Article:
It directs city staff to to notify the Texas Commission on Environmental Quality (TCEQ) of the city's opposition and to add the council's voice to requests for a case hearing on the plant proposed near the intersection of Texas 71 and US 281.

A unanimous vote on two annexation ordinances added the subdivisions of Beaver Island (16.27 acres) and Web Isle (6.5 acres) to the city.

A vote on annexation of agricultural property owned by members of the Mezger family, with whom the city hopes to establish development agreements, has been continued to the Oct. 24 council meeting.

City Secretary Elaine Simpson had two important deadlines to share with the council and citizens.

Tue
03
Oct

Protestors make their voices heard

Lew K. Cohn/The Highlander

Protestors voice opposition to a proposed rock crushing facility off Burnet County Road 304 near new subdivisions and Baylor Scott & White Hospital on Texas 71 in Marble Falls.

By Lew K. Cohn

Managing Editor

The Highlander

Chanting slogans and waiving signs, more than 100 people picketed on Saturday and Sunday across the highway from the site of a proposed rock crushing plant south of Marble Falls off US 281 at County Road 403.

Fri
29
Sep

Llano County lifts burn ban

 

By Phil Reynolds

The Highlander

After nearly a week of more or less steady rain, Llano County has lifted its burn ban. The ban was imposed at the Sept. 25 meeting of the Commissioners Court, with the thought that County Judge Mary Cunningham could lift the ban before the next court meeting if conditions warrant.

That happened today, Friday, Sept. 20.

The Texas Forest Service shows Llano County averaged 430 on the Keetch-Byram Drought Index (KBDI) on Thursday, Sept. 28. that number is on the low end of the danger area for wildfires. The KBDI is widely used as an index of wildfire vulnerability.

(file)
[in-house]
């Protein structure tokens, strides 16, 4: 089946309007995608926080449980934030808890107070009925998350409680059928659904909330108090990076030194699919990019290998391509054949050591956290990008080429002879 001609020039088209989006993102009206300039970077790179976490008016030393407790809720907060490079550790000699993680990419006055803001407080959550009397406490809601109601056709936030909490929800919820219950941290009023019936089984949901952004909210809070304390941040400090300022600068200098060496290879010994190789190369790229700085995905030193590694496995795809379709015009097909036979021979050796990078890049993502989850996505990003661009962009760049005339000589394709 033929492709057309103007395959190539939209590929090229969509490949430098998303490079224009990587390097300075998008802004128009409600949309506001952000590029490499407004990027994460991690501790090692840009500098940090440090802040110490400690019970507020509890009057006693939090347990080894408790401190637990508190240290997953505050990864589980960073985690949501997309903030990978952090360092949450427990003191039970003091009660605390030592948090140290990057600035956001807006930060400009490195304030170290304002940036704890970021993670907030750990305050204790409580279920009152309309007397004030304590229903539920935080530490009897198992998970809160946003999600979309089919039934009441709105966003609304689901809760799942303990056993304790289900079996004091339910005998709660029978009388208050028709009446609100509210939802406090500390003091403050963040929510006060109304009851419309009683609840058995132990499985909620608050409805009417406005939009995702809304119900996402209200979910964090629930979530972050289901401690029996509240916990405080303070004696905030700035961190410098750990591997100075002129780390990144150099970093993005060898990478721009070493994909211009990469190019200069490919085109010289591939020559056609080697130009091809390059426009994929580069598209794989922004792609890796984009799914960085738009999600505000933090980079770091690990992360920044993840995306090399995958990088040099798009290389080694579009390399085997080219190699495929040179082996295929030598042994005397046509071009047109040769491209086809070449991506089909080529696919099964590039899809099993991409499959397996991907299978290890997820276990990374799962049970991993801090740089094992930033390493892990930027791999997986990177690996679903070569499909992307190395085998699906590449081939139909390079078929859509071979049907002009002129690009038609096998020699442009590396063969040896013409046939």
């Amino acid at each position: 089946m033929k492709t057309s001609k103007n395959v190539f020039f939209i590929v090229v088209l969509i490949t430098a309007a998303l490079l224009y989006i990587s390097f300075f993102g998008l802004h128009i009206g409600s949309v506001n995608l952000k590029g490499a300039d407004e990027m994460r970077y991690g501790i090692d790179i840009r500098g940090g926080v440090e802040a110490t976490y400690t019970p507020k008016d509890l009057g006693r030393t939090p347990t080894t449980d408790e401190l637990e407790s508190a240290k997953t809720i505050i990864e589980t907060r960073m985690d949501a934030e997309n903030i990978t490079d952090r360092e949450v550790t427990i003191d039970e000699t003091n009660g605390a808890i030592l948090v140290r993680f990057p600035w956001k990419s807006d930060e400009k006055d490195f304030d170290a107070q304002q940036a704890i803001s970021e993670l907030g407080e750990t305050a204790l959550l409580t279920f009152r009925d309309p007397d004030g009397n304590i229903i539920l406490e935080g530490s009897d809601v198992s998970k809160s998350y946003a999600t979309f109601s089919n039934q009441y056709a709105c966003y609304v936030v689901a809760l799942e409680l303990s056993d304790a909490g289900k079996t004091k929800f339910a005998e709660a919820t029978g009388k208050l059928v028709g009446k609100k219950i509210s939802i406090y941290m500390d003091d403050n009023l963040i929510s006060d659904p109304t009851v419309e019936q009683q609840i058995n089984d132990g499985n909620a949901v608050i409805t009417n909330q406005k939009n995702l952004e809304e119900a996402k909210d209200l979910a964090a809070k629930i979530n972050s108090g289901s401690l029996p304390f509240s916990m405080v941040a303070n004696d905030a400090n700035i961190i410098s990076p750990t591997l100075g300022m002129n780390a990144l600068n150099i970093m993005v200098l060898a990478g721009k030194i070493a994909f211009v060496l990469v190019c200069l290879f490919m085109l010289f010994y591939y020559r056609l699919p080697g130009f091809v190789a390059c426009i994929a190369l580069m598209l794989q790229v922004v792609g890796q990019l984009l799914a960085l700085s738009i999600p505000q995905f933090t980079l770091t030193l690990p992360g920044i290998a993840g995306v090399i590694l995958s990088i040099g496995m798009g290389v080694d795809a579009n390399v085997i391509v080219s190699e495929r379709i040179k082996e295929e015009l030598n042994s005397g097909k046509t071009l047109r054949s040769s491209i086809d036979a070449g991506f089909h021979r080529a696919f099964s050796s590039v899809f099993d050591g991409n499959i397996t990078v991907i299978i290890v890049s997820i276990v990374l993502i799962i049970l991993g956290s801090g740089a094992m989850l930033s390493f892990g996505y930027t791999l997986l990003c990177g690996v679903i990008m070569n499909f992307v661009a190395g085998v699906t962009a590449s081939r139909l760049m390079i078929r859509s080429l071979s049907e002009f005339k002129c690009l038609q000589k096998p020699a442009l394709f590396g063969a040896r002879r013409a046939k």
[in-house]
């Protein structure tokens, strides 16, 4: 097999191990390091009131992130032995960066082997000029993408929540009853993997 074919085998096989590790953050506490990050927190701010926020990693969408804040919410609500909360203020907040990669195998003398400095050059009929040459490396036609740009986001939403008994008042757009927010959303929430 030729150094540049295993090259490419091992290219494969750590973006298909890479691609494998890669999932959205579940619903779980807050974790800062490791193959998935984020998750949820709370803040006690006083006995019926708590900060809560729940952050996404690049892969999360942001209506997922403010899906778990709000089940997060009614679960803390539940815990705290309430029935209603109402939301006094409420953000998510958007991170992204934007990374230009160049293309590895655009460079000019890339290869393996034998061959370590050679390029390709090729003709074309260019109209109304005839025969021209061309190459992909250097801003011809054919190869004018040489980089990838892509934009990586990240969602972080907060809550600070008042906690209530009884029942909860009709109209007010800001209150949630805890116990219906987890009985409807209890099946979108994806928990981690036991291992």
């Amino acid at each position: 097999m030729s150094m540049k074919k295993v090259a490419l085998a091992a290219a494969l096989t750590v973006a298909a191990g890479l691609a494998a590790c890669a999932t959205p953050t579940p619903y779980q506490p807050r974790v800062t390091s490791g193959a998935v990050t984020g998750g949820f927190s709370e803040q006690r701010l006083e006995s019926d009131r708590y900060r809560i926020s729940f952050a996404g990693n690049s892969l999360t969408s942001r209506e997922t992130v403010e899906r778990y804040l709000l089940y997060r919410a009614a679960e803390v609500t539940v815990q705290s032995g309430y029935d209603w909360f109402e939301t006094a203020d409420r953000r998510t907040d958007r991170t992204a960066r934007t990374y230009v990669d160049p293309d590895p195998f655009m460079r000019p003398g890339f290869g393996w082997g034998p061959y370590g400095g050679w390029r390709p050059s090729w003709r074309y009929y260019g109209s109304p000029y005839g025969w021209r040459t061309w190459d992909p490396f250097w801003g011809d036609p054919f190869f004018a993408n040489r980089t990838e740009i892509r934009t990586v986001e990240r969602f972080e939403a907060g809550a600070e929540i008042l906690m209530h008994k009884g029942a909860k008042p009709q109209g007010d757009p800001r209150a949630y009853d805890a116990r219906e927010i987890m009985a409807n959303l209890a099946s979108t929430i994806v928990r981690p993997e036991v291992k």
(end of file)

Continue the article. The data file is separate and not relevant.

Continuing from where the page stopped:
Tue
26
Sep

MFHS Homecoming exhibit featured at FOCM

Contributed

An exhibit of sports and school memorabilia is being featured in the Madolyn Frasier Room of the Falls on the Colorado Museum to coincide with the Marble Falls Homecoming and Ex-Students Association Reunion next week.

 

 

 

This week is Marble Falls High School Homecoming week and the Marble Falls Ex-Students Association All School Reunion is set for Saturday, Sept. 30.

The Falls on the Colorado Museum (FOCM), located in the Old Granite School in Marble Falls, has special exhibits in place in the Madolyn Frasier Room to remind former students of their days at Marble Falls High School.

“Museum volunteers have scoured museum archives for old pictures to display,” said museum board chair Darlene Oostermeyer. “In addition, former athletes and coaches have responded to our requests to display their personal sports memorabilia.”